But the commission that ran the District of Columbia went even further. Henceforth, they announced,  it was illegal to solicit funds without a license, even though no procedures had yet been written to qualify for such a license. In addition the commission announced it would now be illegal for there to be any public assembly on public property without a license (again, with no procedure for obtaining such a license.. And no obstruction of public roads would be permitted, either, said the commission. If these regulations were meant to discourage Coxey’s Army, they failed. In fact, the confrontational approach probably added to the Army’s numbers, as the unemployed, who before had just been desperate and rejected, now began to get angry.
Bright and early on April 23rd some 300 plus members of Coxey’s Army marched out of the Hagerstown camp, with flags and banners flying. But they only made about six miles that day, stopping for the night at the little community of Hyattstown, where some of the men were provided with home cooked meals by locals, and the rest were welcomed to camp along Little Bennett Creek. Thousands of people turned out for speeches and general festivities in the Army’s camp that night
One of the reasons the welcome was so warm for Coxey’s Army in Hyattstown was that the area had for generations suffered with what was described as “the deficient link of the Great National Western Road.”. This was one of the central causes for Coxey’s Army, the desperate need for improvements in the nation’s roads, and the desperately need for the work by the millions of unemployed. The section of the National Road beyond Hyattsville, between Rockville and Gaithersburg, Maryland, had been described as,  “Deeply rutted and dusty in dry weather, it became a muddy morass after a heavy rain. Often it was nearly impassable, and its dismal condition was disparaged and deplored by the local press and public.”   A generation before the American Revolution, the English General Braddock had almost been defeated by this very stretch of road, even before he was killed in Pennsylvania. A generation after that war, Thomas Jefferson’s road improvements bill had failed to fix the problem. Now, four generations later, the problem persisted. (In fact, this section would not be really fixed until 1925, when it was finally paved)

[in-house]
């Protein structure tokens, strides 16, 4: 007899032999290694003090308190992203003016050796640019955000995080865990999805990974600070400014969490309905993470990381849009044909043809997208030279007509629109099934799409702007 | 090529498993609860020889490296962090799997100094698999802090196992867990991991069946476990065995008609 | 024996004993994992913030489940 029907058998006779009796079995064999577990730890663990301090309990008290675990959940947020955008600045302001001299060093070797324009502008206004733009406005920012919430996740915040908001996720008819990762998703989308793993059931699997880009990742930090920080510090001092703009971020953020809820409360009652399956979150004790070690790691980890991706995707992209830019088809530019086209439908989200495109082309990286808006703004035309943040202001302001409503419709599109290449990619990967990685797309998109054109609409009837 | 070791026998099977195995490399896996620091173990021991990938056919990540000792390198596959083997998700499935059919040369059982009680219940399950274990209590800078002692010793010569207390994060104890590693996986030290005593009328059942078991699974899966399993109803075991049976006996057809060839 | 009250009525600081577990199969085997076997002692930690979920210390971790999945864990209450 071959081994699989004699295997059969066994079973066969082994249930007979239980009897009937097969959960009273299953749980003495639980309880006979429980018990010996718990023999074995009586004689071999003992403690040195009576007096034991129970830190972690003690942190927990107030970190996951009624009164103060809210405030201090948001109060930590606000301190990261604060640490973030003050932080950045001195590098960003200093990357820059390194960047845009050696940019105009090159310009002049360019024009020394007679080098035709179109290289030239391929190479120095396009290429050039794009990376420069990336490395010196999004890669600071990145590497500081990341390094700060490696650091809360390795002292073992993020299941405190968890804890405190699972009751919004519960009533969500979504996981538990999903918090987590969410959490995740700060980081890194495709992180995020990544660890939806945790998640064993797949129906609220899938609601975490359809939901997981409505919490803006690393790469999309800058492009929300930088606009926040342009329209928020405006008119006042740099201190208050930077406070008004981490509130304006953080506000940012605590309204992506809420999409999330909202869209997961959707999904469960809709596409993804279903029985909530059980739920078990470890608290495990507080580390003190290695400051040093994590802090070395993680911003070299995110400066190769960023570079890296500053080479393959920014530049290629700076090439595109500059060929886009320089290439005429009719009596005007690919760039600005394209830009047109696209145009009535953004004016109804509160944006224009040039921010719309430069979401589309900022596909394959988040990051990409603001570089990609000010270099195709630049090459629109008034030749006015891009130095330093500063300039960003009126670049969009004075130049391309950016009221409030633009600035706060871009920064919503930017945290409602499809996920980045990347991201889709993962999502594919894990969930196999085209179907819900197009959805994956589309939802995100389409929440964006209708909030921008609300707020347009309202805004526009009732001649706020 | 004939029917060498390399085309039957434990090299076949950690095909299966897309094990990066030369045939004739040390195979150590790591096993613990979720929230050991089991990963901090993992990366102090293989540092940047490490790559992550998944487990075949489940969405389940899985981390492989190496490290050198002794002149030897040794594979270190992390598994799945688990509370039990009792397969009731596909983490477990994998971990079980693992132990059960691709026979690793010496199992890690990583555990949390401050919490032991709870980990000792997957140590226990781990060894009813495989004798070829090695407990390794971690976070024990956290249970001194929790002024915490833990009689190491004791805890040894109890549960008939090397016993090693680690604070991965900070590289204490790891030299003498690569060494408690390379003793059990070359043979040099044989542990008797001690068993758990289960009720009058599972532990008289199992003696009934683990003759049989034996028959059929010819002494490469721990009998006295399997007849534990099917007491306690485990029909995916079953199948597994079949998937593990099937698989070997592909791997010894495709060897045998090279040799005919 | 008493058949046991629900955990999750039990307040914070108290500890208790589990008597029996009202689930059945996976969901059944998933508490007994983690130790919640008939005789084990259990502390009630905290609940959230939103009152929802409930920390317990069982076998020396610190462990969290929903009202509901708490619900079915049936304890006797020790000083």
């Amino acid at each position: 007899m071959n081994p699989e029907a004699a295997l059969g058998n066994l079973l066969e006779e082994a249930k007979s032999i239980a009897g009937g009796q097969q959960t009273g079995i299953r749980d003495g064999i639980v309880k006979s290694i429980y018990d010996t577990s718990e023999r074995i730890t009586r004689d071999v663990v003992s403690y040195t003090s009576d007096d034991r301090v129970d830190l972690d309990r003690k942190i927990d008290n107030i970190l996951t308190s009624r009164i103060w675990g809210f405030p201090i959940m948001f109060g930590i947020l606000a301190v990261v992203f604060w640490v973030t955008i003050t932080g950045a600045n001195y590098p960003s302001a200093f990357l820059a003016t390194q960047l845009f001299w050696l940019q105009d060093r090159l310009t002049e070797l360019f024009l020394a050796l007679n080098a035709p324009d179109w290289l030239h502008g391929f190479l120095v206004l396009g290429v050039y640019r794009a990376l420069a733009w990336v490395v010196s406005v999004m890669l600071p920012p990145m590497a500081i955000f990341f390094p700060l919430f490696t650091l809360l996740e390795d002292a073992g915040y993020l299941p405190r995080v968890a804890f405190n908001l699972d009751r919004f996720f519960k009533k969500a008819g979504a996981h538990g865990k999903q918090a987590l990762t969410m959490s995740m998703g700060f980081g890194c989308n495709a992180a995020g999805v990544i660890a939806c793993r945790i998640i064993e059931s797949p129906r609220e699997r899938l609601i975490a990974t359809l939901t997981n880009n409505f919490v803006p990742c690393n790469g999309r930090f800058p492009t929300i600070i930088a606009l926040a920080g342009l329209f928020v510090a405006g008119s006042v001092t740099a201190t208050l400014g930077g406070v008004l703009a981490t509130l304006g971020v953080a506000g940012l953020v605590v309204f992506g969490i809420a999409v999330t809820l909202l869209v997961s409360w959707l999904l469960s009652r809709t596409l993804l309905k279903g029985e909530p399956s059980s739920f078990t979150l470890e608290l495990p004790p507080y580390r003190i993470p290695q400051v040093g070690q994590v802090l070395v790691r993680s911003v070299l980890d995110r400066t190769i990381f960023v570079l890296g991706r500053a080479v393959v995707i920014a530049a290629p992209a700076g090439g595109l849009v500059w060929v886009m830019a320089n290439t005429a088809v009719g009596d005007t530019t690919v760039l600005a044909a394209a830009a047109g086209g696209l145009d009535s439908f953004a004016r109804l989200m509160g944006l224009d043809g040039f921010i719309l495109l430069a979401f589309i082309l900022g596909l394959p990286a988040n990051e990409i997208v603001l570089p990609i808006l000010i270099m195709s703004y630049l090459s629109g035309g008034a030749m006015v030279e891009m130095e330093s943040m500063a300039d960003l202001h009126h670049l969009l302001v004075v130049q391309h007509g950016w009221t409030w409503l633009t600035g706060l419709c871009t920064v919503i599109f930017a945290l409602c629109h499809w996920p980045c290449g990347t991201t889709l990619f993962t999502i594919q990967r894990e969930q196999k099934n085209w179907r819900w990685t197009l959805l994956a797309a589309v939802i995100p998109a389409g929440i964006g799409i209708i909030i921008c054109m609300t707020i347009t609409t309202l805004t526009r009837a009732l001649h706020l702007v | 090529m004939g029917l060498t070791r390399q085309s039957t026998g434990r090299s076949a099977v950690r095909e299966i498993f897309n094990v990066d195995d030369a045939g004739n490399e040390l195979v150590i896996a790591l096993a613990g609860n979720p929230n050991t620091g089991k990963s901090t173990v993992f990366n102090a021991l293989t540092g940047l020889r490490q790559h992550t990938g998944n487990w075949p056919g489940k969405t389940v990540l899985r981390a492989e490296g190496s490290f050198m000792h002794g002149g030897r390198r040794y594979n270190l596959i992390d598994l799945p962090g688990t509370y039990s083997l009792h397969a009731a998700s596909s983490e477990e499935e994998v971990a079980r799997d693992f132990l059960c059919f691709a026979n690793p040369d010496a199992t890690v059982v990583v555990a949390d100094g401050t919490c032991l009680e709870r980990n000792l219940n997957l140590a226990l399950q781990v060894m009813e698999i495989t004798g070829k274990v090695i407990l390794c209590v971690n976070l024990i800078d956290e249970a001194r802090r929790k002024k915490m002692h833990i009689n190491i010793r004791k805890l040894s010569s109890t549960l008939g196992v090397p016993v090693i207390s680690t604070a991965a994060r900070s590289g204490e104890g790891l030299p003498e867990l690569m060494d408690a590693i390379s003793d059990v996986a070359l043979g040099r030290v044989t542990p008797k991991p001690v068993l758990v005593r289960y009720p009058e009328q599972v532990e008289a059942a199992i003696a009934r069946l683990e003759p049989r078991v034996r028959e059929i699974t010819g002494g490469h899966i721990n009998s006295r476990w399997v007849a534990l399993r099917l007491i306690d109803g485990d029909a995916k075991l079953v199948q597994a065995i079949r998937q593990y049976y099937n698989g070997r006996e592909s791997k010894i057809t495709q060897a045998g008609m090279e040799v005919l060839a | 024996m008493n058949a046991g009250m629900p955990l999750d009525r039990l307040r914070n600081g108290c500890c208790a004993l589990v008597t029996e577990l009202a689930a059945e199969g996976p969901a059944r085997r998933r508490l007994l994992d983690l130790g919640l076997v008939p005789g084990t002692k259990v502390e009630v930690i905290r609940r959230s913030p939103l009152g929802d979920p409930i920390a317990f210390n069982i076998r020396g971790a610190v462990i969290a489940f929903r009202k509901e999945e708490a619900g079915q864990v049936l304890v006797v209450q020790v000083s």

The mayor of Frederick, Maryland (above), John E. Fleming,  boasted that Coxey's Army would never set foot in his town. Forty additional deputies were sworn in to keep them out. However, on April 24th , Coxey’s Army, now 340 strong, marched into town, escorted by the deputies. And the world did not end. That night the press reported a “drunken brawl”, but the details were never confirmed. And the next day, when the Army marched out, their numbers were now 400 strong. 
It was on Saturday, April 28th that Coxey’s Army, reached the doorstep of their goal, Brightwood Riding Park – now the Brightwood Recreation Area - along Rock Creek, just outside of the border of the District of Columbia. Here they established what they called Camp Stevens. They were greeted by a crowd of 10,000 people. Also on hand were 1,500 federal troops (3 for every member of the Army), with more waiting in Baltimore, Annapolis, and Philadelphia, all ready to rush to the capital to put down the first signs of any rebellion. There was none.